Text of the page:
Vindicator Logo

Dear Annie: I am married and have two beautiful children. Recently, I was cleaning out my bedroom

Tuesday, March 6, 2007

Dear Annie: I am married and have two beautiful children. Recently, I was cleaning out my bedroom closet and found some photos printed off the Internet. One was of a female in trashy lingerie, and the other was of a woman in a sexual position with her hair strategically covering her breasts. I was shocked to find these photos, but even more horrified when I turned over one of the photos and found that my 7-year-old son had traced his handprints on it.
I immediately confronted my husband, and he said he didn't know where the pictures came from and even suggested that my son might have accidentally printed them. I kept at him, and last night, he finally admitted he printed the photos. He said he had never done it before and would never do it again. But I feel betrayed and inadequate. I really believed our marriage was something special.
What should my next step be? If I didn't have children, I would be out the door, but the kids absolutely adore their father. I'm trying very hard to keep my emotions in check so my children won't know there's a problem. I am too embarrassed to talk to my pastor, and don't feel I can trust my friends and family. Can you help me? Heartbroken
Dear Heartbroken: Please try not to overreact. It is not uncommon, nor unusual, for men to look at pictures of women in lingerie or other racy attire. It does not mean he doesn't love you or find you attractive. Two photos of partially covered women is not a reason for divorce, and we urge you not to make too much of this. Frankly, we'd worry more about whether your son's handprints were on the paper before or after Dad printed the pictures. Please try to forgive your husband for his lapse in judgment. We think he deserves another chance.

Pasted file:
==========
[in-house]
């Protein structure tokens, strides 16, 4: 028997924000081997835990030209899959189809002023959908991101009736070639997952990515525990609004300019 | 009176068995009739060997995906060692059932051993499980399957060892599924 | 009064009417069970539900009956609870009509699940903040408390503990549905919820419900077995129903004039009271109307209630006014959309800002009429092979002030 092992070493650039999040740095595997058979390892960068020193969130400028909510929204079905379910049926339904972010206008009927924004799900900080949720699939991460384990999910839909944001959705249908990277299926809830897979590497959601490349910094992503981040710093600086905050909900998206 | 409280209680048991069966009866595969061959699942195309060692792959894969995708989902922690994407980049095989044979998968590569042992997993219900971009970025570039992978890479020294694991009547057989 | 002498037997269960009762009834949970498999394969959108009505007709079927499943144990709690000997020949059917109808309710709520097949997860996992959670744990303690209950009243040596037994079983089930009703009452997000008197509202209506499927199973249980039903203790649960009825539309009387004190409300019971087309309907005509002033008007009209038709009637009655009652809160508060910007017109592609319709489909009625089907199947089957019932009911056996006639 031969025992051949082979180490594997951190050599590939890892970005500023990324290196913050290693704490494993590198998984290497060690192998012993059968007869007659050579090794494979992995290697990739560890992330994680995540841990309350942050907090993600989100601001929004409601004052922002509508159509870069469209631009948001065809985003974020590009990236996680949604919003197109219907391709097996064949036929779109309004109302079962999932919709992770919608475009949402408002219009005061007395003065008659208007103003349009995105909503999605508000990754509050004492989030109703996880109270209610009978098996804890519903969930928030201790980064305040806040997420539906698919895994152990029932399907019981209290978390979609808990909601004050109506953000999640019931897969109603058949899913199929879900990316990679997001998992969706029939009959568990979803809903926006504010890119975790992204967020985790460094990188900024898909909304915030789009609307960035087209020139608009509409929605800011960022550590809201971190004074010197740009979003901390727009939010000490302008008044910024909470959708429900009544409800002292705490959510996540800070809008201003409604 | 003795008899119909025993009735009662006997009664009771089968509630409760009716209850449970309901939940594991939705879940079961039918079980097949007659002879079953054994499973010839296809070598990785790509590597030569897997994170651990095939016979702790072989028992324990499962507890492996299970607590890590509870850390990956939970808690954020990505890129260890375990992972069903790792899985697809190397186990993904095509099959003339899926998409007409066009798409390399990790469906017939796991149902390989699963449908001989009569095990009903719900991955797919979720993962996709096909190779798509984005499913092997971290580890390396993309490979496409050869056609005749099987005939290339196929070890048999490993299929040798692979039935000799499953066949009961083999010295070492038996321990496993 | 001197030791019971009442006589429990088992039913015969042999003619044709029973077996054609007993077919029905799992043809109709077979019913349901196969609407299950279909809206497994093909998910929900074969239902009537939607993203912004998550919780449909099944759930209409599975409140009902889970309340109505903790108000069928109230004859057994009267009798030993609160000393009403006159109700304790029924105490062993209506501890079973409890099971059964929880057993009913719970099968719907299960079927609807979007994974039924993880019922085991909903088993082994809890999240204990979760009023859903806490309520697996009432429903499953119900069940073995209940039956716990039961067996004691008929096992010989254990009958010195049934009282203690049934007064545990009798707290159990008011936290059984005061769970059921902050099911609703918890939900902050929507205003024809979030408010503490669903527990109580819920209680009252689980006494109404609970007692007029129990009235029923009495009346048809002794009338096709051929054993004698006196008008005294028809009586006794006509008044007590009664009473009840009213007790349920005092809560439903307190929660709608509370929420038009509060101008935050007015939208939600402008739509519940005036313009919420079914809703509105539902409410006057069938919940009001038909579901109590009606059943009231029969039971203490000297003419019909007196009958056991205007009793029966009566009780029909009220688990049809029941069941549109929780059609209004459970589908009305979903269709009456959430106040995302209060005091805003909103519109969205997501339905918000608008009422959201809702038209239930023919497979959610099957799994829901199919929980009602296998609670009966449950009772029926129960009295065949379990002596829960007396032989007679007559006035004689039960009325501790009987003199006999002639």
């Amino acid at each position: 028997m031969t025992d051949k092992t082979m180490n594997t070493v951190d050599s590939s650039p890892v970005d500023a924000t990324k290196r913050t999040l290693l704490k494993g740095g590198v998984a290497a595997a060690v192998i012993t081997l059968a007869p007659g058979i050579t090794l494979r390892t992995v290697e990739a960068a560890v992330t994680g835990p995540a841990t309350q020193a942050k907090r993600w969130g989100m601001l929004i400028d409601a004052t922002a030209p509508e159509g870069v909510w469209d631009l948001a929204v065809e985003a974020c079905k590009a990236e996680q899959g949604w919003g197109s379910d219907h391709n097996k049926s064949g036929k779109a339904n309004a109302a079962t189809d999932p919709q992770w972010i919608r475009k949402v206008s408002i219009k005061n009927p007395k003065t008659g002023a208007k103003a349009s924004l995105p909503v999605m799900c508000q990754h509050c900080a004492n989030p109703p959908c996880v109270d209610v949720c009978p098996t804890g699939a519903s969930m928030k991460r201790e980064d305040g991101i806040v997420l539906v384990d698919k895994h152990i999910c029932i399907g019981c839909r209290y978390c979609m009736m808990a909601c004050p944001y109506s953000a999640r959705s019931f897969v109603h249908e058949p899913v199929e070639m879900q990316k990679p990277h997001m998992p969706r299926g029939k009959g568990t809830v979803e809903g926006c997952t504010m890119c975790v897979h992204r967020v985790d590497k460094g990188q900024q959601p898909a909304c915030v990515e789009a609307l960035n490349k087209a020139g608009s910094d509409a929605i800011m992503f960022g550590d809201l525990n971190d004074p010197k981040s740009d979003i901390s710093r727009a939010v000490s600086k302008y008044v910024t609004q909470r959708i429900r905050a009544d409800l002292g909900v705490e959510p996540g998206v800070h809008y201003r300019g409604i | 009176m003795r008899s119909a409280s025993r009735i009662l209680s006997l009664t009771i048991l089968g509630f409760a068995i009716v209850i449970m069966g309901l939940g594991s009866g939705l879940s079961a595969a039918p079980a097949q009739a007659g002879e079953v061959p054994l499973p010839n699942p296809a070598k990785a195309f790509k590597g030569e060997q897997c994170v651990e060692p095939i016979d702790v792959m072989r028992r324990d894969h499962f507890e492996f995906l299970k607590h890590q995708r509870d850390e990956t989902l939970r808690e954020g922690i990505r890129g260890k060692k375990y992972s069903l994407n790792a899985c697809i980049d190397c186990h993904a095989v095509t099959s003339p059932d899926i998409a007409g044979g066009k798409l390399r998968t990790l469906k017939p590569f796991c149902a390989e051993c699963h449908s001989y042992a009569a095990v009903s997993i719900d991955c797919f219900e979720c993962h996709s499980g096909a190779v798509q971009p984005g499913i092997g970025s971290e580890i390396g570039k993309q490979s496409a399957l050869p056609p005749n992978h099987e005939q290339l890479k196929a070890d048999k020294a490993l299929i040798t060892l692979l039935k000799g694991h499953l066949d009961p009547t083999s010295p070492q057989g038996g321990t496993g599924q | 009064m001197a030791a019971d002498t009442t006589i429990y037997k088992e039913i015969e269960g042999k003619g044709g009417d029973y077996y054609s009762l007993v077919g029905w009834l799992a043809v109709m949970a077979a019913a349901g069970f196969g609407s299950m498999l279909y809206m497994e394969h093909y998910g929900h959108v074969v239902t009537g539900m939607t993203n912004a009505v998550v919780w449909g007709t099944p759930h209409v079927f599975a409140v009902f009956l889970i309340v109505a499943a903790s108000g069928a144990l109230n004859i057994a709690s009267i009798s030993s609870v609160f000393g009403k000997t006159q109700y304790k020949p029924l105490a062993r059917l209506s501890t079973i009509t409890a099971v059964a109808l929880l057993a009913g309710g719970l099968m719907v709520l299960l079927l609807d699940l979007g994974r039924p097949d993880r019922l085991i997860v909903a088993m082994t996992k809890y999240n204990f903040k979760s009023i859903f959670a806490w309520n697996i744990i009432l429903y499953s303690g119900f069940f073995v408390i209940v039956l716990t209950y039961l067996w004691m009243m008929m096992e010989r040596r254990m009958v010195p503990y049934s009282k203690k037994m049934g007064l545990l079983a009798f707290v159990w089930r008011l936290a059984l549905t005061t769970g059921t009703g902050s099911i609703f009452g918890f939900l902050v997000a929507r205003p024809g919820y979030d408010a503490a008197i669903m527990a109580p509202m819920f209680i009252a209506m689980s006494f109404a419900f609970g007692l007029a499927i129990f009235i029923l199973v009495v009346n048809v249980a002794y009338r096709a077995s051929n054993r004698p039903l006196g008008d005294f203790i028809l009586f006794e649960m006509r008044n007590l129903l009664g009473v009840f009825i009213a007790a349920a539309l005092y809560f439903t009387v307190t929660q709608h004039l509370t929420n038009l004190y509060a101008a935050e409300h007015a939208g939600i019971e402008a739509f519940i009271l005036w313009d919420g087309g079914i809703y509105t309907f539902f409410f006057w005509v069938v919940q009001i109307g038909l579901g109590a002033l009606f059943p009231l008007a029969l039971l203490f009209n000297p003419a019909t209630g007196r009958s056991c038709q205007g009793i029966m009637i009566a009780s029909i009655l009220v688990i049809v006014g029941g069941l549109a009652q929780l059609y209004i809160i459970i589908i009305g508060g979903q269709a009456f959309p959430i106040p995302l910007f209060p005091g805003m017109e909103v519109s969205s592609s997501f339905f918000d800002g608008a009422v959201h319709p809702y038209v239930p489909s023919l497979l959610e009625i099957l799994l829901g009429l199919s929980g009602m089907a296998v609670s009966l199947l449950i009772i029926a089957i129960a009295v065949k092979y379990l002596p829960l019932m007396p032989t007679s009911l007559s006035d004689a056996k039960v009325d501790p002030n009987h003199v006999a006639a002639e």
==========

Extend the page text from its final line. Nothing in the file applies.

Dear Annie: My friend "Patty" is the envy of many. At age 45, she is in terrific shape. She eats healthily and exercises religiously. Her "fat" pants are size 4.
Pat's daughter, "Mary," is almost 14 and has recently gotten bigger than her mother. Over the holidays, Mary told her mother that her size 4 pants were too tight, and she wanted bigger pants. Instead, Pat gave her some diet and workout tips. Pat later told me, "I'm not buying her a bigger size just because she won't take care of herself."
I understand Pat only wants the best for her daughter. Is it OK for a mom to decide that her teenage daughter can't get any bigger than a size 4? I feel Mary could be several sizes bigger and still be perfectly healthy. Plus-Size Friend
Dear Friend: If Mary is eating healthy foods and exercising regularly, she needs to be the size her body frame dictates -- not the size Pat wants her to be. And a growing teenage girl needs a higher caloric intake than an adult woman. Suggest to Pat that she discuss this with Mary's pediatrician and perhaps see a nutritionist. The last thing Mary needs is a mother fixated on her weight.
Dear Annie: I had to respond to the letter from "Patriotic Grandma." I am a 17-year-old, patriotic high school senior. I fully support our troops and have great respect for our country. However, I no longer stand for the pledge in school.
When we were first required to recite the pledge, I would do so and put my full heart into it, but standing for the pledge day after day for an entire year began to take the true meaning out of it. I still respect my country. I will still stand for the pledge at sporting events. But when students are forced to recite the pledge of allegiance every single day, they cannot be expected to do so with any genuine feeling. Patriotic Student
Dear Student: We agree that forcing students to recite the same words day after day can sap the feeling from them. Thanks for weighing in.
E-mail your questions to, or write to: Annie's Mailbox™, P.O. Box 118190, Chicago, IL 60611.
Creators Syndicate
Copyright 2007 Associated Press. All rights reserved. This material may not be published, broadcast, rewritten, or redistributed.